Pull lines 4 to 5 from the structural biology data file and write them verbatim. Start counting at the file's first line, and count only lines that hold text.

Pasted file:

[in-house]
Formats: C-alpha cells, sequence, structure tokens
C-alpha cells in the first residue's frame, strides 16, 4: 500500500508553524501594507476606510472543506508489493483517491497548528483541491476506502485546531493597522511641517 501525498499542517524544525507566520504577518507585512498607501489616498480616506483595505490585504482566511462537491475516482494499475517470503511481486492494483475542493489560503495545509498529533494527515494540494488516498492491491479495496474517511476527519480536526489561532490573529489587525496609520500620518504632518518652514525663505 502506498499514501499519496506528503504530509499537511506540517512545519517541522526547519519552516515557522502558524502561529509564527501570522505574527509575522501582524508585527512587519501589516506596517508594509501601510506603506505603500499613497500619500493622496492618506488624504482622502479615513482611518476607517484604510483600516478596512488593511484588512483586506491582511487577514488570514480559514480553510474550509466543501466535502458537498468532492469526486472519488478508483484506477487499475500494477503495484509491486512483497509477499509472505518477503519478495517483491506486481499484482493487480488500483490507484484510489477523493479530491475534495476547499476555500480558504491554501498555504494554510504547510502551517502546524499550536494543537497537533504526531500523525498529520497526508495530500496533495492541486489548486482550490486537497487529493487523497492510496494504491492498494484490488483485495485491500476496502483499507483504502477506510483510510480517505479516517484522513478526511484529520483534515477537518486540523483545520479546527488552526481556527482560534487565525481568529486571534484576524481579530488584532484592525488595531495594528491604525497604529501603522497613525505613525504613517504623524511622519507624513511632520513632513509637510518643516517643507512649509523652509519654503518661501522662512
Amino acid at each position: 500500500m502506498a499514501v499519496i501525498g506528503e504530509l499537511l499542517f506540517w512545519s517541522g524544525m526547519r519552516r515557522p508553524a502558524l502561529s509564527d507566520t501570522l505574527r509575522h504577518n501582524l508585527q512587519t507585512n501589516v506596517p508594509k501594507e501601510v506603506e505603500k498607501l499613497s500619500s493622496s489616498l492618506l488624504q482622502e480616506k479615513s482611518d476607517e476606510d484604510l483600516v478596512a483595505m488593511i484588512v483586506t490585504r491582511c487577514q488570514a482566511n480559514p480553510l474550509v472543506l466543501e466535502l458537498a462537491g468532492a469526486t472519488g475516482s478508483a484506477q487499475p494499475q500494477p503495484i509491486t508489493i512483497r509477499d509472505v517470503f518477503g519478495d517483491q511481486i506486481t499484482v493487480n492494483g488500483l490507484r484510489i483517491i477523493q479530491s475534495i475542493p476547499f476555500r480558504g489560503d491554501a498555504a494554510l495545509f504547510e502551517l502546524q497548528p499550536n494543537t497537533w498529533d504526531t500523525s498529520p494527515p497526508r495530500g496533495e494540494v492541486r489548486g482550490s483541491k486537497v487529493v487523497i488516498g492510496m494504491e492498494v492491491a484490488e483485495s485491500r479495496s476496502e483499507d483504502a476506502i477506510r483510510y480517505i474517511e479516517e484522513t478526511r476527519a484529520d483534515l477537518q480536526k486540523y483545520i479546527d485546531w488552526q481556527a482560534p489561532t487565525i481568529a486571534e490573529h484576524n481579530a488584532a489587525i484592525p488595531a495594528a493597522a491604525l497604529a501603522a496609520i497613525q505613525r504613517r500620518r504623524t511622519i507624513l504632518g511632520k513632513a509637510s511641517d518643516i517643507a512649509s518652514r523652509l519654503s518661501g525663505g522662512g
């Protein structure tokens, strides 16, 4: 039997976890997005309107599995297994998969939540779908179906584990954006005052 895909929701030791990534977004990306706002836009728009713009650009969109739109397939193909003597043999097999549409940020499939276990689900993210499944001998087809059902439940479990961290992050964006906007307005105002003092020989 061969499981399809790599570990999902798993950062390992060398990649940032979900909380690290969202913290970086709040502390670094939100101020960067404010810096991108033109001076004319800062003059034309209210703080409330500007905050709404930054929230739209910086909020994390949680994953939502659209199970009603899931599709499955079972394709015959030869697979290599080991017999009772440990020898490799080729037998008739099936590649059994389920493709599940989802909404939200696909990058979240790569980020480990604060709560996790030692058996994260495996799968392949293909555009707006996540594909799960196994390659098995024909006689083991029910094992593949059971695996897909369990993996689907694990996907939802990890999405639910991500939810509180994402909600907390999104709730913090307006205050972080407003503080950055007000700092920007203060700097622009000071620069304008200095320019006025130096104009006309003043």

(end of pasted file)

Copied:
Amino acid at each position: 500500500m502506498a499514501v499519496i501525498g506528503e504530509l499537511l499542517f506540517w512545519s517541522g524544525m526547519r519552516r515557522p508553524a502558524l502561529s509564527d507566520t501570522l505574527r509575522h504577518n501582524l508585527q512587519t507585512n501589516v506596517p508594509k501594507e501601510v506603506e505603500k498607501l499613497s500619500s493622496s489616498l492618506l488624504q482622502e480616506k479615513s482611518d476607517e476606510d484604510l483600516v478596512a483595505m488593511i484588512v483586506t490585504r491582511c487577514q488570514a482566511n480559514p480553510l474550509v472543506l466543501e466535502l458537498a462537491g468532492a469526486t472519488g475516482s478508483a484506477q487499475p494499475q500494477p503495484i509491486t508489493i512483497r509477499d509472505v517470503f518477503g519478495d517483491q511481486i506486481t499484482v493487480n492494483g488500483l490507484r484510489i483517491i477523493q479530491s475534495i475542493p476547499f476555500r480558504g489560503d491554501a498555504a494554510l495545509f504547510e502551517l502546524q497548528p499550536n494543537t497537533w498529533d504526531t500523525s498529520p494527515p497526508r495530500g496533495e494540494v492541486r489548486g482550490s483541491k486537497v487529493v487523497i488516498g492510496m494504491e492498494v492491491a484490488e483485495s485491500r479495496s476496502e483499507d483504502a476506502i477506510r483510510y480517505i474517511e479516517e484522513t478526511r476527519a484529520d483534515l477537518q480536526k486540523y483545520i479546527d485546531w488552526q481556527a482560534p489561532t487565525i481568529a486571534e490573529h484576524n481579530a488584532a489587525i484592525p488595531a495594528a493597522a491604525l497604529a501603522a496609520i497613525q505613525r504613517r500620518r504623524t511622519i507624513l504632518g511632520k513632513a509637510s511641517d518643516i517643507a512649509s518652514r523652509l519654503s518661501g525663505g522662512g
């Protein structure tokens, strides 16, 4: 039997976890997005309107599995297994998969939540779908179906584990954006005052 895909929701030791990534977004990306706002836009728009713009650009969109739109397939193909003597043999097999549409940020499939276990689900993210499944001998087809059902439940479990961290992050964006906007307005105002003092020989 061969499981399809790599570990999902798993950062390992060398990649940032979900909380690290969202913290970086709040502390670094939100101020960067404010810096991108033109001076004319800062003059034309209210703080409330500007905050709404930054929230739209910086909020994390949680994953939502659209199970009603899931599709499955079972394709015959030869697979290599080991017999009772440990020898490799080729037998008739099936590649059994389920493709599940989802909404939200696909990058979240790569980020480990604060709560996790030692058996994260495996799968392949293909555009707006996540594909799960196994390659098995024909006689083991029910094992593949059971695996897909369990993996689907694990996907939802990890999405639910991500939810509180994402909600907390999104709730913090307006205050972080407003503080950055007000700092920007203060700097622009000071620069304008200095320019006025130096104009006309003043």